In order to achieve business Agility, Agile has to be applied in a certain context. You have to be able to form the right kinds of teams, build the right kinds of backlogs, and produce working, tested increments of product. The problem is that this context doesn’t exist in larger, more complex enterprises. Most companies are falling short when they try to scale Agile because they lack the proper buy-in from leadership, they lack the ecosystem in which Agile can be successful, and they don’t know how to orchestrate the type of change that’s required of organizations that are attempting to adopt Agile.
Just because you have the roles, ceremonies, and artifacts of Scrum in place, doesn’t mean you’ll automatically begin reaping the benefits of Agile. So, what’s needed isn’t more Scrum, more XP, or more SAFe.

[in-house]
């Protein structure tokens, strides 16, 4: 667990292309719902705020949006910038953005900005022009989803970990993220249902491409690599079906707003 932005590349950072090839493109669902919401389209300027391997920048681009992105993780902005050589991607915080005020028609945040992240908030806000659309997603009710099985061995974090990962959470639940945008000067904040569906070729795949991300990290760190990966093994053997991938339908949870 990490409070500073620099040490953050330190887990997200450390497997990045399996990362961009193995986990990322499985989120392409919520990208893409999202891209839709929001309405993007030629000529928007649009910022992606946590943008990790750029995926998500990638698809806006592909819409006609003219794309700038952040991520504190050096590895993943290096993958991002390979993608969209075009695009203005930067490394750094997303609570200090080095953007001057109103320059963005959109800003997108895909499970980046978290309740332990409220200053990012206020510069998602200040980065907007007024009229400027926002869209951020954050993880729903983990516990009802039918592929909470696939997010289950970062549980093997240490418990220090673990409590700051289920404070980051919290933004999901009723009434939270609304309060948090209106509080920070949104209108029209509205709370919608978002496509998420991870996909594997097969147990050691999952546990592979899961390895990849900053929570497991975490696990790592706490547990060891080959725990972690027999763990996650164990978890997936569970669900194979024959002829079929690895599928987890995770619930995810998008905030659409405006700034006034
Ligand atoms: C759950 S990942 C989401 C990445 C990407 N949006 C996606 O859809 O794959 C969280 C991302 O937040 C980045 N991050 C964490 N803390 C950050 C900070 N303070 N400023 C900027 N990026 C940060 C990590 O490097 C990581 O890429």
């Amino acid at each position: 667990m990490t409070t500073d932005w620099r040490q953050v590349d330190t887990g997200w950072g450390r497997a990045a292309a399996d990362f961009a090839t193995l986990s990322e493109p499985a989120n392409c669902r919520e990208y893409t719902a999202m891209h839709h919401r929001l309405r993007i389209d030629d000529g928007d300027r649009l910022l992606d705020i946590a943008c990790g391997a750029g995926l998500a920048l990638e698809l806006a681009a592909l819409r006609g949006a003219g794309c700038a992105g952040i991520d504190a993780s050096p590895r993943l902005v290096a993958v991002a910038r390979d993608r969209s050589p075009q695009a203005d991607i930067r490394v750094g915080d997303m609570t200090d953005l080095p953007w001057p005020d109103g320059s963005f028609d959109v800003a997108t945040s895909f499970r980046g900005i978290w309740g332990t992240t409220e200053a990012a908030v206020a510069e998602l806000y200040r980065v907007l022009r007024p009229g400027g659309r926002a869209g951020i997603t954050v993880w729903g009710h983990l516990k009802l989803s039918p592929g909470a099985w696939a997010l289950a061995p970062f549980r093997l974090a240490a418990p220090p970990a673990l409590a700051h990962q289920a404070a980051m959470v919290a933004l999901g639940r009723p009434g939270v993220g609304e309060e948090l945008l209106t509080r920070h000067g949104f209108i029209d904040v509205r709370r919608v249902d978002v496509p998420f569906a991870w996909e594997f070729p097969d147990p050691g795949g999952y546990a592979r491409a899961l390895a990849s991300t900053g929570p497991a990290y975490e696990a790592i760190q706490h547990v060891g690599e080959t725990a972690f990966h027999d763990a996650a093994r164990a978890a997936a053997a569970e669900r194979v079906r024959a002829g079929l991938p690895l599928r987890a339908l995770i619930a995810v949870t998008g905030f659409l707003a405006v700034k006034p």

What’s needed is a plan. A plan to do more than simply teach people Agile.
If you want your Transformation to be sustainable, you’re going to need to find a way to systematically overcome the structural, procedural, and cultural barriers that get in the way of Transformation. You’ll need a structured, disciplined Agile Transformation.
In this talk, Mike breaks down what a structured and disciplined Agile Transformation actually looks like. He’ll discuss why organizations want to Transform, what actually needs to be Transformed, how the change will be orchestrated, and who’s responsible for the orchestration of change.
At TriAgile, Mike did something a little different and only used one slide for his entire presentation. Nevertheless, we’ve provided the deck in its entirety for added context.